The Credit History Mystery

By | Jan 23, 2009

Even though poor credit management is in large part responsible for the melt down we are currently trying to deny, the average North American is woefully ignorant of what it means to have a “credit history”. People generally know that when they apply for a credit card or loan, the banks somehow check their credit and will approve or deny based on what they find. But what does that mean?

Your credit worthiness lives and breaths by your FICO score (named for Fair Isaac and Company, which was the first credit scoring company). FICO is a rating between 0 and 1000 that represents a risk calculation of how likely you are to repay debt. Your history is your destiny – apparently users with a lower score are much more likely to default on loans whereas people with higher scores have proven themselves as more reliable.

It is important to know what a credit score is, and what it isn’t. The methods used to calculate FICO scores are constantly being refined, and are intended only as a guideline to give lenders an indication of your success dealing with credit in the past. That said, these factors contribute to your credit score:

Length of History
The age of your credit accounts reflects on your score. If the majority of your accounts are fairly recent (less than seven years old), your score will be lower because you have less usage history for the credit bureaus to consider. This metric is generally out of your control – as time goes this will gradually be less of a drag on your score.

Payment History
This is critical – every account tracks how many payments were late by 30, 60 and 90 days. This is the biggest way to affect your credit score – a single missed payment can increase your perceived risk to lenders. There is talk about ignoring a single late payment which may act as a bit of a safety net for otherwise reliable spenders who are having trouble in today’s difficult economic climate.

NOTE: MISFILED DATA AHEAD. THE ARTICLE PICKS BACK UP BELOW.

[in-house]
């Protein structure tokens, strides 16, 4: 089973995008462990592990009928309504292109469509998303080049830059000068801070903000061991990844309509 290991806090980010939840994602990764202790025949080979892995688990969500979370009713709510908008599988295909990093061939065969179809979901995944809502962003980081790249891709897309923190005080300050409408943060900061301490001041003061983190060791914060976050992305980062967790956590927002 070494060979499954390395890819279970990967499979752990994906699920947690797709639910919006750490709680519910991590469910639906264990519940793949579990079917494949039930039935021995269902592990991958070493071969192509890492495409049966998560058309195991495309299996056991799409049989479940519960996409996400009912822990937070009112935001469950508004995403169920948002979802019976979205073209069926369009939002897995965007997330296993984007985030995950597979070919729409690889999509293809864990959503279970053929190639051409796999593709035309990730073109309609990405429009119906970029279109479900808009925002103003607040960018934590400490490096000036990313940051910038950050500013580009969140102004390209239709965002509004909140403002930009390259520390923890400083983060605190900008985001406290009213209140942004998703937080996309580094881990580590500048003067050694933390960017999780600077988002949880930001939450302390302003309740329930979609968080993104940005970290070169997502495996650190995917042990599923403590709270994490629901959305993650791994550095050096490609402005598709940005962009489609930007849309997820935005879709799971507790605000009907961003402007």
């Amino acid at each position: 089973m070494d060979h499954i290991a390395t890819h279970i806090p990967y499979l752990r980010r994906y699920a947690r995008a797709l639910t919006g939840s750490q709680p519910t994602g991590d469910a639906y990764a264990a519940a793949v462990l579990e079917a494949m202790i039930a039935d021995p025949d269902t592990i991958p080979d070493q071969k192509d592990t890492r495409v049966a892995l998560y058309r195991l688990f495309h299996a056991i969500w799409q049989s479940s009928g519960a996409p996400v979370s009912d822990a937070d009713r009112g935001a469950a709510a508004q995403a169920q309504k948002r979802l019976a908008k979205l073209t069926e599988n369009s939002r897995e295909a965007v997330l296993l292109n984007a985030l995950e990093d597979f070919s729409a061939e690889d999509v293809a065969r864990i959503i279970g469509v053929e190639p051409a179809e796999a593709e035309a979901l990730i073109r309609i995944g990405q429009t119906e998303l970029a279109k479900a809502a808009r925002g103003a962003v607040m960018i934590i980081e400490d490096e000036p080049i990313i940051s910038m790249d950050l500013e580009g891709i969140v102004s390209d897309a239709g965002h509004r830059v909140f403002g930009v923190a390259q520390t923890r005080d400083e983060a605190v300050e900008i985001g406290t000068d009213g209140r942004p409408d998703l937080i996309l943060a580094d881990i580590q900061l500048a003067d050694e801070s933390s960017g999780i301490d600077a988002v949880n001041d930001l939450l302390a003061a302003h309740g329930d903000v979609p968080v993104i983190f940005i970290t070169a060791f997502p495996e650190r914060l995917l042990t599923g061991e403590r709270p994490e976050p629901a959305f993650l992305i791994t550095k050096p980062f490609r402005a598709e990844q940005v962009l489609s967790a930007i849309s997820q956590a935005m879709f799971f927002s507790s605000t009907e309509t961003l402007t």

Attempts to Get Credit
Every time someone makes an inquiry into your credit score, your score is lowered by several points. Applying for many credit products in a short amount of time will cause your score to fall through the floor and may disqualify you from getting more credit. This is because multiple inquiries are seen as a sign of desperation, which is unattractive to lenders.

Balance Ratio
The amount owing on your various accounts is reported monthly and affects your credit score. If your balance is close to the edge of your limit, your score will be negatively impacted. If paying off your credit accounts is not an option, aim to keep your balance down to 30% of the limit.

The Way Forward
The way in which you manage your finances has a tangible effect on your credit worthiness not just in the short term, but for years to come. If you haven’t already done so, learn how to manage your finances in such a way that your bills are always paid on time. Saving an emergency fund equal to 3 months’ living expenses may be difficult, but is a perfect way to rid yourself of dependence on credit products and the credit score game.

1 Comment so far
  1. Good Riddance 2009 | Ignorant Mouth January 16, 2010 7:40 pm

    […] that allowed the situation to spiral out of control. We say: Too big to fall? Too big to exist. Get on top of your credit and take control of your life. Blame venture capitalists – people who invest money are the […]

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